Making a tech market forecast always runs the risk of being overtaken by subsequent events.  This risk is particularly acute in Europe in June 2012, when the whole euro project hangs on the brink of potential failure.  Yet with Forrester's European CIO Forum conference occurring this week in Paris, we had to make a call on the outlook for the European tech market, rather than wait until the outcome becomes a clear. 

So, here is my assumption: the European Union and the European Central Bank will patch together a set of policies that will keep Greece in the euro, provide financing to keep Ireland, Italy, Portugal, and Spain functioning as economic reforms take hold, and offer enough stimulus to prevent something worse than the current, mild recession.  As such, in our European tech market report published today (European Information And Communications Technology Market 2012 To 2013 — Spending Growth Comes To A Halt As Europe Slides Into Recession), Forrester is predicting that purchases of information and communications technologies (ICT) by European business and governments will grow by a feeble but still positive 1.2% in 2012 in euros, and a weak but slightly better growth of 3.1%.  Let us hope that the alternative of a euro break up, a subsequent deep recession, and a collapse of tech buying similar to that in 2009 does not make this one of the shortest lived predictions we have made.

The details of our European tech market outlook are as follows:

  • Given the recessions in Southern Europe, the slumps in the Netherlands and the UK, and the weak growth in Germany, France, the Nordics and other northern and central tier countries, tech markets in the south will fall by 3% to 9% while the rest of the European countries will see growth in local currencies in the 1%-3% range.  This will make Europe the slowest growing in a regional tech market, at a time when the global tech market will grow in local currency terms by 6%.
  • The traditional tech products that suffer in recessions – computer equipment, communications equipment, and licensed software – will bear the brunt of the slowdown in the European tech markets.  In euros, communications equipment purchases will fall by 1.7%, computer equipment will be flat in 2012 with 2011 levels, and software will grow by 1.7%.  IT outsourcing will do the best, with 3.3% growth.  Business and government spending on telecommunications services will rise by 0.9%, with the decline in wireline usage offset by increased spending on wireless services.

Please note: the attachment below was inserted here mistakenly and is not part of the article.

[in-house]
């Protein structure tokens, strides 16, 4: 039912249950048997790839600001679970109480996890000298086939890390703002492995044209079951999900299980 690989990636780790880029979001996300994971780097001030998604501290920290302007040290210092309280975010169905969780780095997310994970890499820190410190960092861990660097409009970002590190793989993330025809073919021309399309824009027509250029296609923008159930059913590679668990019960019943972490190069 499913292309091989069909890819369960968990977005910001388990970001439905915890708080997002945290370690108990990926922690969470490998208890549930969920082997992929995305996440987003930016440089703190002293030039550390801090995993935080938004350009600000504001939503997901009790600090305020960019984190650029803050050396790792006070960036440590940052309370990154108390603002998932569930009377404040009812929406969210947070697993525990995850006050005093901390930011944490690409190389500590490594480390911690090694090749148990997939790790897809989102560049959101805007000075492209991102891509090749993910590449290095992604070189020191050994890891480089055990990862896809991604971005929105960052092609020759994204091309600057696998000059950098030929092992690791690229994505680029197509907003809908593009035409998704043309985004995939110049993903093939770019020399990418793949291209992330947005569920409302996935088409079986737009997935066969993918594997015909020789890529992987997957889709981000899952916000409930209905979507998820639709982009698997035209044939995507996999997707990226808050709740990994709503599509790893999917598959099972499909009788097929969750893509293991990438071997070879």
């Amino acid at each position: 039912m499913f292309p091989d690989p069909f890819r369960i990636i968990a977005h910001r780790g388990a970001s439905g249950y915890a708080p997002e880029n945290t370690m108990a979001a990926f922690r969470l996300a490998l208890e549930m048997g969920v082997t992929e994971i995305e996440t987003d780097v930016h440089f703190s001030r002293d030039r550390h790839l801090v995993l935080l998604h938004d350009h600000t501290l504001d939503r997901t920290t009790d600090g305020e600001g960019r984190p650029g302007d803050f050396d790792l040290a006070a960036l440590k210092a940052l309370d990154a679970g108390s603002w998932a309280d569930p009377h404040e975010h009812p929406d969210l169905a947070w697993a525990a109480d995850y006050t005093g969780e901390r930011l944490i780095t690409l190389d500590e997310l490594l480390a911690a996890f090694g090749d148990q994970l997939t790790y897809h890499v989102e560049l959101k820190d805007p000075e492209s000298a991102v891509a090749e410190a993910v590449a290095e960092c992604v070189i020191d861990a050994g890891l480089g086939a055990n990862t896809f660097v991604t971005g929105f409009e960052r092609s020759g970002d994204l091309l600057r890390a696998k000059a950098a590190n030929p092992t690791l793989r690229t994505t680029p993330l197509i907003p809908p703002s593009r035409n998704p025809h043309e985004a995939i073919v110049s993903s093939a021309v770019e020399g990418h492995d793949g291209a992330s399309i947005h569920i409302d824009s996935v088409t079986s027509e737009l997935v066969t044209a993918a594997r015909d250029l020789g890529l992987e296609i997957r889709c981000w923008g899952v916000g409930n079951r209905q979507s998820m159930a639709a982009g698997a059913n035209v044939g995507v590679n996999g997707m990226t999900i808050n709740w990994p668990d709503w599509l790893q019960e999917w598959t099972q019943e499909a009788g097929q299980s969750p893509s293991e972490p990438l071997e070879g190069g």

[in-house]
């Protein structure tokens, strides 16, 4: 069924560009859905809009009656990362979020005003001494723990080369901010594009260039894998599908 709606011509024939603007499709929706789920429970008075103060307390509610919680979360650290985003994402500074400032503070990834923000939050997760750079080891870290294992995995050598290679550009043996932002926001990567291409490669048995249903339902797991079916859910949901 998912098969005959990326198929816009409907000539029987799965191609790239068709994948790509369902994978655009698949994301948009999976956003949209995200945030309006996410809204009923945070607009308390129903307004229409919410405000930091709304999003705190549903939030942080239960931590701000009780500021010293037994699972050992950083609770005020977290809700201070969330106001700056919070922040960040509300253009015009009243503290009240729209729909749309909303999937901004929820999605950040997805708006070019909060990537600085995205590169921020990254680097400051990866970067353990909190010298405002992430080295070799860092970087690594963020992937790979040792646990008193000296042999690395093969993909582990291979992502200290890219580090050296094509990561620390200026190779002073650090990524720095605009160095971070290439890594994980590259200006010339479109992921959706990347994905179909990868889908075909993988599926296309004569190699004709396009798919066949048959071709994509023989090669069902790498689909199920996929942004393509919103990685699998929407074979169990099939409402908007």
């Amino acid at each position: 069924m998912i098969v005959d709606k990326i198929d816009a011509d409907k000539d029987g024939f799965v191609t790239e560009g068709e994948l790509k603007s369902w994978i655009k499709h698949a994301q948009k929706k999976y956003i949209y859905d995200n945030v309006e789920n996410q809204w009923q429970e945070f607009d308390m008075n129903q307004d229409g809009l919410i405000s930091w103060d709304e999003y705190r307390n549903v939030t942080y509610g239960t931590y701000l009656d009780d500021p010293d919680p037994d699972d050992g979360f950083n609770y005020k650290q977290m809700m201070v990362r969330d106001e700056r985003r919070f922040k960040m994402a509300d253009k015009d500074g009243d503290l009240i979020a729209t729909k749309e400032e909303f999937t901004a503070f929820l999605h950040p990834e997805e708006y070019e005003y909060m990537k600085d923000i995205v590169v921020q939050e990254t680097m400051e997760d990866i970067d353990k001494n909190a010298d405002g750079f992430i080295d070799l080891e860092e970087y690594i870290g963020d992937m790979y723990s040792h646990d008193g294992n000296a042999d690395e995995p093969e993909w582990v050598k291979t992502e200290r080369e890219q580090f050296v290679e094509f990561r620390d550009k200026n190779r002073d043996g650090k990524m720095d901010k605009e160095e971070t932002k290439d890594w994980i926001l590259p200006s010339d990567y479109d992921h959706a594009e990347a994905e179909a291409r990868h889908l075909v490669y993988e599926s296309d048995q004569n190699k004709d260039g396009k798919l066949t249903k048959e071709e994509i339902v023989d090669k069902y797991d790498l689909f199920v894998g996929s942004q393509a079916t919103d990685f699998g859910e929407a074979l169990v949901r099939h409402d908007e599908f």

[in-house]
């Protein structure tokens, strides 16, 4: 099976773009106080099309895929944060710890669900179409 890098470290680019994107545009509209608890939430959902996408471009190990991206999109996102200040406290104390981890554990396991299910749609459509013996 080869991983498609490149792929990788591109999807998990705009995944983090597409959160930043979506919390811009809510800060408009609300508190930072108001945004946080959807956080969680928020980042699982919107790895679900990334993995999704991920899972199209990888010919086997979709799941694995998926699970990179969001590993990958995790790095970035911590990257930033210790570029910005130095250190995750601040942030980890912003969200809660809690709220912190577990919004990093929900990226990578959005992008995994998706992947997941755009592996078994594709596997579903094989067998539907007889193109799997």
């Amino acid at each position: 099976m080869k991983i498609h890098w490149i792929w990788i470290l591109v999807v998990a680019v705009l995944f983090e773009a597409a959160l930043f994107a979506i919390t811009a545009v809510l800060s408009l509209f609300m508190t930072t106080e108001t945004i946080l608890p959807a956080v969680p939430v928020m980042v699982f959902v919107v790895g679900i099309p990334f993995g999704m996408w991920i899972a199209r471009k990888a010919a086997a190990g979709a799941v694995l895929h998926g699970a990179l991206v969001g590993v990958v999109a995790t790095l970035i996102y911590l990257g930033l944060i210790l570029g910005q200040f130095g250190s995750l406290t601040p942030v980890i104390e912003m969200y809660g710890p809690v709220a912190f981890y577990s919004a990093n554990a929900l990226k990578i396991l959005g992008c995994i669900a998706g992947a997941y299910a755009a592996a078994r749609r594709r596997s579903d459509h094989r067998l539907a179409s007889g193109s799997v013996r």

• Among the three larger markets of France, Germany, and the UK, higher levels of adoption of new technologies of cloud computing, smart computing (e.g, analytics, sensors, collaborative process apps), and especially mobile technologies in Germany and the UK will counter some of the effects of slow growth and help those markets do a bit better than the French tech market. 
  • The weakness of the euro against the US dollar means that the European tech market measured in US dollars will decline by almost 6% in 2012, with negative impacts on the reported revenues of US vendors with significant European sales.
  • The European tech market outlook improves slightly in 2013, to 3.1% growth in euros.  Software and computer equipment will show the strongest growth, as delayed purchases from 2012 show up in 2013.  This forecast of a modest improvement in European tech spending assumes that the risk of a euro break-up has decreased by 2013, and that there is enough monetary easing to offset the effects of fiscal austerity in France, Italy, Spain and the UK to support small 1%-3% increases in real GDP in late 2012 and 2013 across the major European economies.